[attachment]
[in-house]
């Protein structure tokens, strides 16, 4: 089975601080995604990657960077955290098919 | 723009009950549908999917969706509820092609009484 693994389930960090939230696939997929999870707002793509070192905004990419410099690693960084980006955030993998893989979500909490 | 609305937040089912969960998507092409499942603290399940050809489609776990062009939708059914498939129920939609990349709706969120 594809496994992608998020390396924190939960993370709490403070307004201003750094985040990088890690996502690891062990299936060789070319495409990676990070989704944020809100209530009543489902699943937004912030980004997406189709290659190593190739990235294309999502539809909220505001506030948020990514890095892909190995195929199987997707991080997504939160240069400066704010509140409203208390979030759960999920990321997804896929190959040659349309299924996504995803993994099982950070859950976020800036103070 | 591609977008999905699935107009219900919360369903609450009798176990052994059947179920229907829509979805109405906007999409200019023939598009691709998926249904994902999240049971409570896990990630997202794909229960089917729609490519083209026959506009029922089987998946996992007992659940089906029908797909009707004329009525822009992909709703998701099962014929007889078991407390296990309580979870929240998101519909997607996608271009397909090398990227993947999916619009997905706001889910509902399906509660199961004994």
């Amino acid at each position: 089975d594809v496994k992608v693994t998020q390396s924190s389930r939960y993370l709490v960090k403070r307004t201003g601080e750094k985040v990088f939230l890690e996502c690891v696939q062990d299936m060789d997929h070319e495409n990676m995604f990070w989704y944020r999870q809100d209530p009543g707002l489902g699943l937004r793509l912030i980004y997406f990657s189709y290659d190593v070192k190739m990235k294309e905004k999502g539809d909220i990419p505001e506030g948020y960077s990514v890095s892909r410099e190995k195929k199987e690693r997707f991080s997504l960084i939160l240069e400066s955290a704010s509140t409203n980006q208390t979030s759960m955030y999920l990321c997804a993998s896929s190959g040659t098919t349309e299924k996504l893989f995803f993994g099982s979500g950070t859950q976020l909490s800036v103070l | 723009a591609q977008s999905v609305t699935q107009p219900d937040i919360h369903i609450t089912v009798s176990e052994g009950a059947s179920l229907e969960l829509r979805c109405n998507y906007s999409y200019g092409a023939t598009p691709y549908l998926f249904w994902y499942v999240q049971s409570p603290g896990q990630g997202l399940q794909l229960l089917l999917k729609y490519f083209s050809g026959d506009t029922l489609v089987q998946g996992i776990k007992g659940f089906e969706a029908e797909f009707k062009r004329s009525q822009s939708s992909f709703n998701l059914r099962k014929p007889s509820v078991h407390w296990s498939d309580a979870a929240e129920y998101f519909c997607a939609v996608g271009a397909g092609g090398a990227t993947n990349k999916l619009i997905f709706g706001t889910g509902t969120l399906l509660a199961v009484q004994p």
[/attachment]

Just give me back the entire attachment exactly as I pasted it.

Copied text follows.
[in-house]
């Protein structure tokens, strides 16, 4: 089975601080995604990657960077955290098919 | 723009009950549908999917969706509820092609009484 693994389930960090939230696939997929999870707002793509070192905004990419410099690693960084980006955030993998893989979500909490 | 609305937040089912969960998507092409499942603290399940050809489609776990062009939708059914498939129920939609990349709706969120 594809496994992608998020390396924190939960993370709490403070307004201003750094985040990088890690996502690891062990299936060789070319495409990676990070989704944020809100209530009543489902699943937004912030980004997406189709290659190593190739990235294309999502539809909220505001506030948020990514890095892909190995195929199987997707991080997504939160240069400066704010509140409203208390979030759960999920990321997804896929190959040659349309299924996504995803993994099982950070859950976020800036103070 | 591609977008999905699935107009219900919360369903609450009798176990052994059947179920229907829509979805109405906007999409200019023939598009691709998926249904994902999240049971409570896990990630997202794909229960089917729609490519083209026959506009029922089987998946996992007992659940089906029908797909009707004329009525822009992909709703998701099962014929007889078991407390296990309580979870929240998101519909997607996608271009397909090398990227993947999916619009997905706001889910509902399906509660199961004994």
């Amino acid at each position: 089975d594809v496994k992608v693994t998020q390396s924190s389930r939960y993370l709490v960090k403070r307004t201003g601080e750094k985040v990088f939230l890690e996502c690891v696939q062990d299936m060789d997929h070319e495409n990676m995604f990070w989704y944020r999870q809100d209530p009543g707002l489902g699943l937004r793509l912030i980004y997406f990657s189709y290659d190593v070192k190739m990235k294309e905004k999502g539809d909220i990419p505001e506030g948020y960077s990514v890095s892909r410099e190995k195929k199987e690693r997707f991080s997504l960084i939160l240069e400066s955290a704010s509140t409203n980006q208390t979030s759960m955030y999920l990321c997804a993998s896929s190959g040659t098919t349309e299924k996504l893989f995803f993994g099982s979500g950070t859950q976020l909490s800036v103070l | 723009a591609q977008s999905v609305t699935q107009p219900d937040i919360h369903i609450t089912v009798s176990e052994g009950a059947s179920l229907e969960l829509r979805c109405n998507y906007s999409y200019g092409a023939t598009p691709y549908l998926f249904w994902y499942v999240q049971s409570p603290g896990q990630g997202l399940q794909l229960l089917l999917k729609y490519f083209s050809g026959d506009t029922l489609v089987q998946g996992i776990k007992g659940f089906e969706a029908e797909f009707k062009r004329s009525q822009s939708s992909f709703n998701l059914r099962k014929p007889s509820v078991h407390w296990s498939d309580a979870a929240e129920y998101f519909c997607a939609v996608g271009a397909g092609g090398a990227t993947n990349k999916l619009i997905f709706g706001t889910g509902t969120l399906l509660a199961v009484q004994p």